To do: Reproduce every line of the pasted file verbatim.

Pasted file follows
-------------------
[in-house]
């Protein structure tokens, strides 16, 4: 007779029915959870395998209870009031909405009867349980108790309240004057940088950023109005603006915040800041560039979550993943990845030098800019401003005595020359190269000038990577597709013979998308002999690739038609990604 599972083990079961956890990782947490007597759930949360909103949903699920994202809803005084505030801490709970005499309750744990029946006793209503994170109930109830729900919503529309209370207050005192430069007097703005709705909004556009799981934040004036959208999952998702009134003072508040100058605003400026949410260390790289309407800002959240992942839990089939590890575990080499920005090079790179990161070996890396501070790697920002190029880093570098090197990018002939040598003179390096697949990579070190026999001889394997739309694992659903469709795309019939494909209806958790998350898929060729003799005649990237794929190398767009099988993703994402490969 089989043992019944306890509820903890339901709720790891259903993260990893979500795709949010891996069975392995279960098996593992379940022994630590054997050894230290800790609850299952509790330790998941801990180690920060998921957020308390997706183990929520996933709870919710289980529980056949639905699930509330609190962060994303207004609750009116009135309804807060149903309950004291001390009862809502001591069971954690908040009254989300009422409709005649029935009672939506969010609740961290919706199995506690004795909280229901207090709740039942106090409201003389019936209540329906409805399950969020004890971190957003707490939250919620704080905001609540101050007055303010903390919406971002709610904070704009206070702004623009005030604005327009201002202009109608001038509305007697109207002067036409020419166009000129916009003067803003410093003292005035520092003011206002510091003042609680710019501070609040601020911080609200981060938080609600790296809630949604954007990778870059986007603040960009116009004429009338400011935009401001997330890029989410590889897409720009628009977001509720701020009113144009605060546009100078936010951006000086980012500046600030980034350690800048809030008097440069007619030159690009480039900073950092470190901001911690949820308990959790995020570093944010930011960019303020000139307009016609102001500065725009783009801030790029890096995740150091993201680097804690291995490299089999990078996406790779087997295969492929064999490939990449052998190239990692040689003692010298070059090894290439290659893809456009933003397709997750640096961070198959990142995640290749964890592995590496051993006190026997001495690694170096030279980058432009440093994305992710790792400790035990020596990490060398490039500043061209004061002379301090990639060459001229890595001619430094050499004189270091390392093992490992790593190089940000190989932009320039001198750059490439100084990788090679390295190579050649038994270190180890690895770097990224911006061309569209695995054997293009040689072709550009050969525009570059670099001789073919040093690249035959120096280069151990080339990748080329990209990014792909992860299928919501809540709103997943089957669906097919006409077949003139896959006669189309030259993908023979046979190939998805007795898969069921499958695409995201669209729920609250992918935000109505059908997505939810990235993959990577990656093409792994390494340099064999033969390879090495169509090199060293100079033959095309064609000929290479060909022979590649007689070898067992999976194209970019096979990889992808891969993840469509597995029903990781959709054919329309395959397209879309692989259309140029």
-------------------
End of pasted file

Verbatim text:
[in-house]
């Protein structure tokens, strides 16, 4: 007779029915959870395998209870009031909405009867349980108790309240004057940088950023109005603006915040800041560039979550993943990845030098800019401003005595020359190269000038990577597709013979998308002999690739038609990604 599972083990079961956890990782947490007597759930949360909103949903699920994202809803005084505030801490709970005499309750744990029946006793209503994170109930109830729900919503529309209370207050005192430069007097703005709705909004556009799981934040004036959208999952998702009134003072508040100058605003400026949410260390790289309407800002959240992942839990089939590890575990080499920005090079790179990161070996890396501070790697920002190029880093570098090197990018002939040598003179390096697949990579070190026999001889394997739309694992659903469709795309019939494909209806958790998350898929060729003799005649990237794929190398767009099988993703994402490969 089989043992019944306890509820903890339901709720790891259903993260990893979500795709949010891996069975392995279960098996593992379940022994630590054997050894230290800790609850299952509790330790998941801990180690920060998921957020308390997706183990929520996933709870919710289980529980056949639905699930509330609190962060994303207004609750009116009135309804807060149903309950004291001390009862809502001591069971954690908040009254989300009422409709005649029935009672939506969010609740961290919706199995506690004795909280229901207090709740039942106090409201003389019936209540329906409805399950969020004890971190957003707490939250919620704080905001609540101050007055303010903390919406971002709610904070704009206070702004623009005030604005327009201002202009109608001038509305007697109207002067036409020419166009000129916009003067803003410093003292005035520092003011206002510091003042609680710019501070609040601020911080609200981060938080609600790296809630949604954007990778870059986007603040960009116009004429009338400011935009401001997330890029989410590889897409720009628009977001509720701020009113144009605060546009100078936010951006000086980012500046600030980034350690800048809030008097440069007619030159690009480039900073950092470190901001911690949820308990959790995020570093944010930011960019303020000139307009016609102001500065725009783009801030790029890096995740150091993201680097804690291995490299089999990078996406790779087997295969492929064999490939990449052998190239990692040689003692010298070059090894290439290659893809456009933003397709997750640096961070198959990142995640290749964890592995590496051993006190026997001495690694170096030279980058432009440093994305992710790792400790035990020596990490060398490039500043061209004061002379301090990639060459001229890595001619430094050499004189270091390392093992490992790593190089940000190989932009320039001198750059490439100084990788090679390295190579050649038994270190180890690895770097990224911006061309569209695995054997293009040689072709550009050969525009570059670099001789073919040093690249035959120096280069151990080339990748080329990209990014792909992860299928919501809540709103997943089957669906097919006409077949003139896959006669189309030259993908023979046979190939998805007795898969069921499958695409995201669209729920609250992918935000109505059908997505939810990235993959990577990656093409792994390494340099064999033969390879090495169509090199060293100079033959095309064609000929290479060909022979590649007689070898067992999976194209970019096979990889992808891969993840469509597995029903990781959709054919329309395959397209879309692989259309140029």